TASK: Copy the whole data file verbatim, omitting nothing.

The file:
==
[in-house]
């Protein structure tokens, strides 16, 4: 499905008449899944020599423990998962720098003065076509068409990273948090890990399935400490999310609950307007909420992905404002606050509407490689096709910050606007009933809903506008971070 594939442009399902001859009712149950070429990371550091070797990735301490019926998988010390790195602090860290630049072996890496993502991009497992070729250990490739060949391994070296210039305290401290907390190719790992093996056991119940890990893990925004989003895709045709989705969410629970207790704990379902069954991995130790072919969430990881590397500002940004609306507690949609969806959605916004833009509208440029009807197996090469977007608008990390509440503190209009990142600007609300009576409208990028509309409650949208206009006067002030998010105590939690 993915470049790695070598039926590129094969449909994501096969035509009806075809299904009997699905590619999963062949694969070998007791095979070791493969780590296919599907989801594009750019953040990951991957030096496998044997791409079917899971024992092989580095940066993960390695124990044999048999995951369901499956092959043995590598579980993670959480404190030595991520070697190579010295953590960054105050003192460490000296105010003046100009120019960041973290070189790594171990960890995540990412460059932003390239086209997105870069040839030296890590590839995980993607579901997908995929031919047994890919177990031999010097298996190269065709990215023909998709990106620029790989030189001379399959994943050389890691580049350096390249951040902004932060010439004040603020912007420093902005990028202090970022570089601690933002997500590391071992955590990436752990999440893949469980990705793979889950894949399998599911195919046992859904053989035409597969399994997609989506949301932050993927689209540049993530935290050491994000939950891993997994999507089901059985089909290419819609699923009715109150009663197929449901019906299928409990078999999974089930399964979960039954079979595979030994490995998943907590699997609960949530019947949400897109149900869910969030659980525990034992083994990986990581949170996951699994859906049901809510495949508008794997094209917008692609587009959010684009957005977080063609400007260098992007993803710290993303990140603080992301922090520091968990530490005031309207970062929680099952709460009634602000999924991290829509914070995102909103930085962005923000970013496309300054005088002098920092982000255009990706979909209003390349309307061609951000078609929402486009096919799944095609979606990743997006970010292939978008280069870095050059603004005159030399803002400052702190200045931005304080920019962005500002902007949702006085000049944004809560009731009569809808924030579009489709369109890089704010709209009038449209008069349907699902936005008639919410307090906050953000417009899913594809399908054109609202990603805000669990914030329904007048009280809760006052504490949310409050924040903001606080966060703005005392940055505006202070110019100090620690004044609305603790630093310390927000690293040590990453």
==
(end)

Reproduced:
[in-house]
């Protein structure tokens, strides 16, 4: 499905008449899944020599423990998962720098003065076509068409990273948090890990399935400490999310609950307007909420992905404002606050509407490689096709910050606007009933809903506008971070 594939442009399902001859009712149950070429990371550091070797990735301490019926998988010390790195602090860290630049072996890496993502991009497992070729250990490739060949391994070296210039305290401290907390190719790992093996056991119940890990893990925004989003895709045709989705969410629970207790704990379902069954991995130790072919969430990881590397500002940004609306507690949609969806959605916004833009509208440029009807197996090469977007608008990390509440503190209009990142600007609300009576409208990028509309409650949208206009006067002030998010105590939690 993915470049790695070598039926590129094969449909994501096969035509009806075809299904009997699905590619999963062949694969070998007791095979070791493969780590296919599907989801594009750019953040990951991957030096496998044997791409079917899971024992092989580095940066993960390695124990044999048999995951369901499956092959043995590598579980993670959480404190030595991520070697190579010295953590960054105050003192460490000296105010003046100009120019960041973290070189790594171990960890995540990412460059932003390239086209997105870069040839030296890590590839995980993607579901997908995929031919047994890919177990031999010097298996190269065709990215023909998709990106620029790989030189001379399959994943050389890691580049350096390249951040902004932060010439004040603020912007420093902005990028202090970022570089601690933002997500590391071992955590990436752990999440893949469980990705793979889950894949399998599911195919046992859904053989035409597969399994997609989506949301932050993927689209540049993530935290050491994000939950891993997994999507089901059985089909290419819609699923009715109150009663197929449901019906299928409990078999999974089930399964979960039954079979595979030994490995998943907590699997609960949530019947949400897109149900869910969030659980525990034992083994990986990581949170996951699994859906049901809510495949508008794997094209917008692609587009959010684009957005977080063609400007260098992007993803710290993303990140603080992301922090520091968990530490005031309207970062929680099952709460009634602000999924991290829509914070995102909103930085962005923000970013496309300054005088002098920092982000255009990706979909209003390349309307061609951000078609929402486009096919799944095609979606990743997006970010292939978008280069870095050059603004005159030399803002400052702190200045931005304080920019962005500002902007949702006085000049944004809560009731009569809808924030579009489709369109890089704010709209009038449209008069349907699902936005008639919410307090906050953000417009899913594809399908054109609202990603805000669990914030329904007048009280809760006052504490949310409050924040903001606080966060703005005392940055505006202070110019100090620690004044609305603790630093310390927000690293040590990453």